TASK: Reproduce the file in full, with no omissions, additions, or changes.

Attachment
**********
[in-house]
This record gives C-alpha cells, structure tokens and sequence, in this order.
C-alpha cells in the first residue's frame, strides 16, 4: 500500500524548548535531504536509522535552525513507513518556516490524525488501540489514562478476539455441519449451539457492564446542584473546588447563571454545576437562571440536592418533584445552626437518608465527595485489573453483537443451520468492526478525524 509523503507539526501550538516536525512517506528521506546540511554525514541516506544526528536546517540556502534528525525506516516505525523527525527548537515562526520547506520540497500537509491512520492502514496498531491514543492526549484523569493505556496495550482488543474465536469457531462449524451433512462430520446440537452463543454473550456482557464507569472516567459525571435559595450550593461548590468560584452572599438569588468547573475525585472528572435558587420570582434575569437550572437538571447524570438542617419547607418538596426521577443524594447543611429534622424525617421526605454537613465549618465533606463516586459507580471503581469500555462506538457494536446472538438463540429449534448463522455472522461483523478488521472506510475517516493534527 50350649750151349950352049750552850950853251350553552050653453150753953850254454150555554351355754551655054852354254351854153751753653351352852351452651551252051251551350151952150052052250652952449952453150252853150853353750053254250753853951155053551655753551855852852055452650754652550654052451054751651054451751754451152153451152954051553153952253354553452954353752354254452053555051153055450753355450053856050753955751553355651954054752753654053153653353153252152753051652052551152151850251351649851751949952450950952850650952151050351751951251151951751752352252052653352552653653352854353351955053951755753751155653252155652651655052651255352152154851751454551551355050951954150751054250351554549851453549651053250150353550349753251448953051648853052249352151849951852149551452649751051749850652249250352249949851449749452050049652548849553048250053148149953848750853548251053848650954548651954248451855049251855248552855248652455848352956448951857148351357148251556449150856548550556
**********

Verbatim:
[in-house]
This record gives C-alpha cells, structure tokens and sequence, in this order.
C-alpha cells in the first residue's frame, strides 16, 4: 500500500524548548535531504536509522535552525513507513518556516490524525488501540489514562478476539455441519449451539457492564446542584473546588447563571454545576437562571440536592418533584445552626437518608465527595485489573453483537443451520468492526478525524 509523503507539526501550538516536525512517506528521506546540511554525514541516506544526528536546517540556502534528525525506516516505525523527525527548537515562526520547506520540497500537509491512520492502514496498531491514543492526549484523569493505556496495550482488543474465536469457531462449524451433512462430520446440537452463543454473550456482557464507569472516567459525571435559595450550593461548590468560584452572599438569588468547573475525585472528572435558587420570582434575569437550572437538571447524570438542617419547607418538596426521577443524594447543611429534622424525617421526605454537613465549618465533606463516586459507580471503581469500555462506538457494536446472538438463540429449534448463522455472522461483523478488521472506510475517516493534527 50350649750151349950352049750552850950853251350553552050653453150753953850254454150555554351355754551655054852354254351854153751753653351352852351452651551252051251551350151952150052052250652952449952453150252853150853353750053254250753853951155053551655753551855852852055452650754652550654052451054751651054451751754451152153451152954051553153952253354553452954353752354254452053555051153055450753355450053856050753955751553355651954054752753654053153653353153252152753051652052551152151850251351649851751949952450950952850650952151050351751951251151951751752352252052653352552653653352854353351955053951755753751155653252155652651655052651255352152154851751454551551355050951954150751054250351554549851453549651053250150353550349753251448953051648853052249352151849951852149551452649751051749850652249250352249949851449749452050049652548849553048250053148149953848750853548251053848650954548651954248451855049251855248552855248652455848352956448951857148351357148251556449150856548550556